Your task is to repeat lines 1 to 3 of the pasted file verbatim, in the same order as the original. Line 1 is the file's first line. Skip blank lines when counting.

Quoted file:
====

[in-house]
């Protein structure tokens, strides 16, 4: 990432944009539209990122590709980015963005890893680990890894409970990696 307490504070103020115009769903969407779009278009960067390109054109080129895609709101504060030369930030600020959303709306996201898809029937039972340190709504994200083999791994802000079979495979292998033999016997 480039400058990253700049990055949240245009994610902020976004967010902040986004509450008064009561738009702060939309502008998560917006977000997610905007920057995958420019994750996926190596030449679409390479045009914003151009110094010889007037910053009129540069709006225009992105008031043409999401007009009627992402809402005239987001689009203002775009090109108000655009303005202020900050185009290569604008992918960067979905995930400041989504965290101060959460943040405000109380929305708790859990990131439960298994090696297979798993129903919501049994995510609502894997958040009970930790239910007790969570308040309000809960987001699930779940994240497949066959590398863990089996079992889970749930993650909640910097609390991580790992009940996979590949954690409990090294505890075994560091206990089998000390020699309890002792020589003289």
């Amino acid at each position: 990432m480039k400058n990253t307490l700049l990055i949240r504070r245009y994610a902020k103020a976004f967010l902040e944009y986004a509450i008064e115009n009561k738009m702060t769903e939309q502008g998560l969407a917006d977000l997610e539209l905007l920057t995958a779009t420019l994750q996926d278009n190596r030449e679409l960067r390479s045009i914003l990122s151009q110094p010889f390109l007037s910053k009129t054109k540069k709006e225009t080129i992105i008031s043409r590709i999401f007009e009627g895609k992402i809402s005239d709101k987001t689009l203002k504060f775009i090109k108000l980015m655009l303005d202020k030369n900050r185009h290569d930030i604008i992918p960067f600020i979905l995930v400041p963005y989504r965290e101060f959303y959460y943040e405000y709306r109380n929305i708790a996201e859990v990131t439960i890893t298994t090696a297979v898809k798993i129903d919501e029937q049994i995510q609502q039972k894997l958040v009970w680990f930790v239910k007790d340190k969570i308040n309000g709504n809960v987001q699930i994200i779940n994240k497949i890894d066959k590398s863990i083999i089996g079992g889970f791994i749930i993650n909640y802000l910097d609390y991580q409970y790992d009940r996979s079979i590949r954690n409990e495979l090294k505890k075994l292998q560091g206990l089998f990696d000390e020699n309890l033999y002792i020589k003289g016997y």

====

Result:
[in-house]
């Protein structure tokens, strides 16, 4: 990432944009539209990122590709980015963005890893680990890894409970990696 307490504070103020115009769903969407779009278009960067390109054109080129895609709101504060030369930030600020959303709306996201898809029937039972340190709504994200083999791994802000079979495979292998033999016997 480039400058990253700049990055949240245009994610902020976004967010902040986004509450008064009561738009702060939309502008998560917006977000997610905007920057995958420019994750996926190596030449679409390479045009914003151009110094010889007037910053009129540069709006225009992105008031043409999401007009009627992402809402005239987001689009203002775009090109108000655009303005202020900050185009290569604008992918960067979905995930400041989504965290101060959460943040405000109380929305708790859990990131439960298994090696297979798993129903919501049994995510609502894997958040009970930790239910007790969570308040309000809960987001699930779940994240497949066959590398863990089996079992889970749930993650909640910097609390991580790992009940996979590949954690409990090294505890075994560091206990089998000390020699309890002792020589003289």
């Amino acid at each position: 990432m480039k400058n990253t307490l700049l990055i949240r504070r245009y994610a902020k103020a976004f967010l902040e944009y986004a509450i008064e115009n009561k738009m702060t769903e939309q502008g998560l969407a917006d977000l997610e539209l905007l920057t995958a779009t420019l994750q996926d278009n190596r030449e679409l960067r390479s045009i914003l990122s151009q110094p010889f390109l007037s910053k009129t054109k540069k709006e225009t080129i992105i008031s043409r590709i999401f007009e009627g895609k992402i809402s005239d709101k987001t689009l203002k504060f775009i090109k108000l980015m655009l303005d202020k030369n900050r185009h290569d930030i604008i992918p960067f600020i979905l995930v400041p963005y989504r965290e101060f959303y959460y943040e405000y709306r109380n929305i708790a996201e859990v990131t439960i890893t298994t090696a297979v898809k798993i129903d919501e029937q049994i995510q609502q039972k894997l958040v009970w680990f930790v239910k007790d340190k969570i308040n309000g709504n809960v987001q699930i994200i779940n994240k497949i890894d066959k590398s863990i083999i089996g079992g889970f791994i749930i993650n909640y802000l910097d609390y991580q409970y790992d009940r996979s079979i590949r954690n409990e495979l090294k505890k075994l292998q560091g206990l089998f990696d000390e020699n309890l033999y002792i020589k003289g016997y």